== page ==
I am a retired registered nurse. I contacted DOH more than two weeks ago, asking about being trained to do contact tracing. I have heard nothing in response. What gives? What is the truth? Do we have enough tracers or not? And if not, what is being done to increase the supply? Why have I had no response?

Judith Keith

Hawaii Kai

 

Hawaii residents show lack of aloha spirit

Hawaii is the “Land of Aloha.” Bah! Humbug to hear this. Aloha means to wear a mask, to keep the proper distance from each other, to care for others as well as one cares about oneself.

Look around, folks: It’s not happening. Many people are not wearing masks. They gather at the beach, parks and their homes, continuing to raise the daily count of the deadly disease.

The people of Hawaii should be ashamed of themselves. We were once a well-mannered society. Businesses are closed, wages are lost, tourist spending is gone and many inconveniences must be tolerated in our daily lives.

The irony is that knowing all this, people will not follow the rules that are meant to protect them.

Lucky to live in Hawaii? Not anymore.

James Kataoka

Mililani Mauka

 

Businesses lack support from local government

Thanks for the twofer in Saturday’s editorials (“Landfill dispute heats up,” “More delays for TMT,” Star-Advertiser, Our View, Aug. 1).

Your recommendations for the governor to veto Senate Bill 2386 and to stay the course on the Thirty Meter Telescope are on the mark. How can we expect to recover from this pandemic if we don’t find a way to be more supportive of business opportunities and prevent damage to existing ones (e.g., the construction industry)?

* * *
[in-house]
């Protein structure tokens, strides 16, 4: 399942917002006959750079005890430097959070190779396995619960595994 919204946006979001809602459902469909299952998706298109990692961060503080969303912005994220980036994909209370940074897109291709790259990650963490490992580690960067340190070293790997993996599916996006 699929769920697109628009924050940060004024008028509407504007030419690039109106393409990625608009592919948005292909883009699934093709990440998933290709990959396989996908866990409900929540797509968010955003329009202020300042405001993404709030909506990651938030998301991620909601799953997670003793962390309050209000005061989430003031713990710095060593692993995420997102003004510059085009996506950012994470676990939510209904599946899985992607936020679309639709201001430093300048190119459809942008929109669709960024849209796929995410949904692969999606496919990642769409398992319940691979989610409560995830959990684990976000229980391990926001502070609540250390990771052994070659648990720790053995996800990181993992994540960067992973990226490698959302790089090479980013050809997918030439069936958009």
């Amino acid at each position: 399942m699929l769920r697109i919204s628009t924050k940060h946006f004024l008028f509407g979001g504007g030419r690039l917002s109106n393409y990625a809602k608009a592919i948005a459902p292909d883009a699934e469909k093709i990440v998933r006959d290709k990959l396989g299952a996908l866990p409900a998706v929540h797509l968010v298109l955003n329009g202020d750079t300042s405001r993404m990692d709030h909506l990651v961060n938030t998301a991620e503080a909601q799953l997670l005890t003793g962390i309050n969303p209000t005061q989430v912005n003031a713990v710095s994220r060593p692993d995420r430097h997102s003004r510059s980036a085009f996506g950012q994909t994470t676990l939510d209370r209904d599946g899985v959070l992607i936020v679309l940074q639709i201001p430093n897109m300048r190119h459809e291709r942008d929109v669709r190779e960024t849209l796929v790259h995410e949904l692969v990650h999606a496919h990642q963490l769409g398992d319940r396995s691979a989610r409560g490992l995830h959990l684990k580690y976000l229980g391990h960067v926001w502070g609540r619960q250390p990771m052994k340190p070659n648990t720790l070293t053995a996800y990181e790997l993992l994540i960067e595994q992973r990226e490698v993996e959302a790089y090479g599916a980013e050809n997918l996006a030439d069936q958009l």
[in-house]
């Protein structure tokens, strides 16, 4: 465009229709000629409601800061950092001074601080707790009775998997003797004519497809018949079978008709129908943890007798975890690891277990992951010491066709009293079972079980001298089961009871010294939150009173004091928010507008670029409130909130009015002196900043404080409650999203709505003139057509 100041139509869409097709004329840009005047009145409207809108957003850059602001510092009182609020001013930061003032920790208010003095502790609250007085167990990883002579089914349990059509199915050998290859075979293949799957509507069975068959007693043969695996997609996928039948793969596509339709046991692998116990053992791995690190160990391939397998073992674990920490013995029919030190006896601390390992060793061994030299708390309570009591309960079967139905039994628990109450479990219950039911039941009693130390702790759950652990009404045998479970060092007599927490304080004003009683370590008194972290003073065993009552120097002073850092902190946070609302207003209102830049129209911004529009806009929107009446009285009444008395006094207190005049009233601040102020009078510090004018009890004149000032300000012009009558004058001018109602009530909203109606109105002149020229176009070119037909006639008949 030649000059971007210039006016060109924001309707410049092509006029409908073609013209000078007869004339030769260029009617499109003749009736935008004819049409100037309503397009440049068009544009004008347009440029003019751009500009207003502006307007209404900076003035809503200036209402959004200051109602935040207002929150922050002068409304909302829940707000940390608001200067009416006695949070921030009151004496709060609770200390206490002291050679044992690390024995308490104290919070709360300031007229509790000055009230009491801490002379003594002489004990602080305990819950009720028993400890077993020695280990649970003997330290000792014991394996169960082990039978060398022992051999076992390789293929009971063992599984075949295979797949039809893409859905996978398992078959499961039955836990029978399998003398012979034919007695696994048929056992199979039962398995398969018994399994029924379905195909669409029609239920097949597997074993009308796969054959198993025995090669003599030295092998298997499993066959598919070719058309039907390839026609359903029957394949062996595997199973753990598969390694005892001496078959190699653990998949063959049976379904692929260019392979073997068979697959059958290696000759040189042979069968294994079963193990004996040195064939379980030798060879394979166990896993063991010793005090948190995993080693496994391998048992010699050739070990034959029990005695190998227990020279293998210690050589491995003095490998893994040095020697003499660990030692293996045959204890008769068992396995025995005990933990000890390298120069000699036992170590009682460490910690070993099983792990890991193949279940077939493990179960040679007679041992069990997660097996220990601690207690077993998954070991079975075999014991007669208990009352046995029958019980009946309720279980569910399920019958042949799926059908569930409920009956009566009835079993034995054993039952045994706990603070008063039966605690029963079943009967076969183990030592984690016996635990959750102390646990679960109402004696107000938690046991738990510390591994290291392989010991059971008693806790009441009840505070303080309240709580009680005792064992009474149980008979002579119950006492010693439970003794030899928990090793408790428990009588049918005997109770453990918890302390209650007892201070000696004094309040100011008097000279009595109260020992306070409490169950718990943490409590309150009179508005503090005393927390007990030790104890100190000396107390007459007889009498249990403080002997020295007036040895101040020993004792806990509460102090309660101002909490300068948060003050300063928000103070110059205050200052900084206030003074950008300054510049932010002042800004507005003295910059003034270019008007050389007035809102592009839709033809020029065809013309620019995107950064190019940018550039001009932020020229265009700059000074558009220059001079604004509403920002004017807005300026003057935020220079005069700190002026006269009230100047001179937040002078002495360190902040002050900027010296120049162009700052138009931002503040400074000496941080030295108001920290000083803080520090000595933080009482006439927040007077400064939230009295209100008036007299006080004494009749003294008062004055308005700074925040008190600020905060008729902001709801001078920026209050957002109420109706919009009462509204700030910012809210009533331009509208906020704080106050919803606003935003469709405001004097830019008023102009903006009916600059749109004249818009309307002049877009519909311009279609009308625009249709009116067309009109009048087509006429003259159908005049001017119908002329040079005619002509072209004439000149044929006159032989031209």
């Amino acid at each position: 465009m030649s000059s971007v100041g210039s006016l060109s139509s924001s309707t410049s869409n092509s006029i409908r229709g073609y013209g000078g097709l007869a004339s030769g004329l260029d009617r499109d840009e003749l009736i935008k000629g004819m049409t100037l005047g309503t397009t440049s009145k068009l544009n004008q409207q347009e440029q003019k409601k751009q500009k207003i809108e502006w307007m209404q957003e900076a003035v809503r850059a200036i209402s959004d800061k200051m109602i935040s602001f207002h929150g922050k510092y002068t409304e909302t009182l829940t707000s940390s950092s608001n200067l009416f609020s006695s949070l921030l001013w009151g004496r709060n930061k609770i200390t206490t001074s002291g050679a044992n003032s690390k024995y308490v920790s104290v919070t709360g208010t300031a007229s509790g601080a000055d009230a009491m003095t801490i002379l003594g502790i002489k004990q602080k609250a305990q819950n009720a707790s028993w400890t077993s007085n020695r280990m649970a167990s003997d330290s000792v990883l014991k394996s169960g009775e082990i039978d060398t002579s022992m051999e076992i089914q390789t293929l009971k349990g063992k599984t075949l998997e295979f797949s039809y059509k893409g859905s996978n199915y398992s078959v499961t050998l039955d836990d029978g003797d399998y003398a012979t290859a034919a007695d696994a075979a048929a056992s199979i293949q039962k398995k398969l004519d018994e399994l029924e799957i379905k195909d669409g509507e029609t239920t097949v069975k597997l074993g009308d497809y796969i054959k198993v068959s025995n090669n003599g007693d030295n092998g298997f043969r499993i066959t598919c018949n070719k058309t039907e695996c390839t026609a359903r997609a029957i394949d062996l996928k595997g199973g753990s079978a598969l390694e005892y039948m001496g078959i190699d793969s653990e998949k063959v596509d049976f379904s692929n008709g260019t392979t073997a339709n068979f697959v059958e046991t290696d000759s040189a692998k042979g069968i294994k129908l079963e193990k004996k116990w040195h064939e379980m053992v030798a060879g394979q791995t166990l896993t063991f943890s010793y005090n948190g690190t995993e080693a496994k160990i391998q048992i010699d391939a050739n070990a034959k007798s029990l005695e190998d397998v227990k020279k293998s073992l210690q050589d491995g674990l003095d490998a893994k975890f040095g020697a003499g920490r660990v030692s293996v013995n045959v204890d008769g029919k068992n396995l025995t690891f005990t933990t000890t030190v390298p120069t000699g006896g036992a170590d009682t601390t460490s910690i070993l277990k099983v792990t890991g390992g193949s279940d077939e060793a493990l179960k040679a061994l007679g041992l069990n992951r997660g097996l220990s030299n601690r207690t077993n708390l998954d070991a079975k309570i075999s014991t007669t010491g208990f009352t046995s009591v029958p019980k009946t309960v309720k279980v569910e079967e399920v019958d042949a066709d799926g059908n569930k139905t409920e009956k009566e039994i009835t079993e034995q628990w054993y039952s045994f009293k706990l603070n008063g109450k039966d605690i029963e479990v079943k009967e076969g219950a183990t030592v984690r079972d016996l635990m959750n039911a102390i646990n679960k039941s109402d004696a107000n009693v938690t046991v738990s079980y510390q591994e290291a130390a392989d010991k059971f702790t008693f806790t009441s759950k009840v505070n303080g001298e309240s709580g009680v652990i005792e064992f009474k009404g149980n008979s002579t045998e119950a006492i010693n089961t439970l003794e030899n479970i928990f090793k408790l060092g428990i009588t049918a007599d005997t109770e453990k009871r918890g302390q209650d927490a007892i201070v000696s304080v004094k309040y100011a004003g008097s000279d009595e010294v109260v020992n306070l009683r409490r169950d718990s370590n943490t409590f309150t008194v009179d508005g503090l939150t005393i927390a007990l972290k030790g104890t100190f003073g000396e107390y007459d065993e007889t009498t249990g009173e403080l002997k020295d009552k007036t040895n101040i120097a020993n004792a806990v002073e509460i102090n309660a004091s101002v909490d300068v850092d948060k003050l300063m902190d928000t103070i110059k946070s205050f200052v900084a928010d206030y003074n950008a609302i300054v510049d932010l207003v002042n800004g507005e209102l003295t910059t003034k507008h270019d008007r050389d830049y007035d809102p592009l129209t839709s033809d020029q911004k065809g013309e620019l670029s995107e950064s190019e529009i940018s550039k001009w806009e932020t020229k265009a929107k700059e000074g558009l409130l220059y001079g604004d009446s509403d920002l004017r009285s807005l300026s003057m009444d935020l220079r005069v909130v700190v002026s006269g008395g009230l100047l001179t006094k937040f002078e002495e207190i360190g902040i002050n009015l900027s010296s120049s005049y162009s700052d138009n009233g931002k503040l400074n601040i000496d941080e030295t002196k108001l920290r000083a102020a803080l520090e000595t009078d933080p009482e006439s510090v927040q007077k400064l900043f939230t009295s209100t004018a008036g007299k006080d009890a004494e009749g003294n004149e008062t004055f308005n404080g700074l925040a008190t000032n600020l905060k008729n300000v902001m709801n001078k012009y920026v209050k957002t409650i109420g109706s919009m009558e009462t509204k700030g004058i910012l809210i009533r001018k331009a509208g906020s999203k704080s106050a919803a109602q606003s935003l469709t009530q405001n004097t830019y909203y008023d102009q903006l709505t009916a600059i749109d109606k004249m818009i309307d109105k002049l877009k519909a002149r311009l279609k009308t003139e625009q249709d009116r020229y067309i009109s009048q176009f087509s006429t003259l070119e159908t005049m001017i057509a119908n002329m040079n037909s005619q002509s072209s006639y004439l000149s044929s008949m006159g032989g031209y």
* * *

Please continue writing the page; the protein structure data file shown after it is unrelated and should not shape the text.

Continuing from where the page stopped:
Jim Newman

Waianae

 

$600 plus-up allows people to avoid work

Many Americans who have been laid off from their jobs because of the coronavirus pandemic have been able to collect an additional $600 a week in unemployment benefits on top of what they get from their state; $600 per week is $15 per hour, or $31,200 per year, to stay home and do nothing — and that is in addition to their state unemployment pay. Why would many of these people want to go back to work?

Michael Miller

Niu Valley

 

Federal authorities have right to protect property

Respectfully, James Fukumoto ought to review federal statutes that empower federal authorities to enter state jurisdictions to protect federal property (“Constitution protects states’ sovereign rights,” Star-Advertiser, Letters, July 30).

Fukumoto asserted that in Portland, no federal property was “threatened.” Numerous videos — not just on Fox News — show the federal court building there being pummeled with various projectiles, with fires set close to that federal property. Hence the necessity of federal intervention.

Perhaps he missed the coverage of numerous such incidents in Portland, which were seen widely? Or is he concocting “fake news,” something some think only Trump supporters were thought to create? Please see 18 USC Sect. 1361 and 40 USC Sect.1315.

Michael Kappos

Waikiki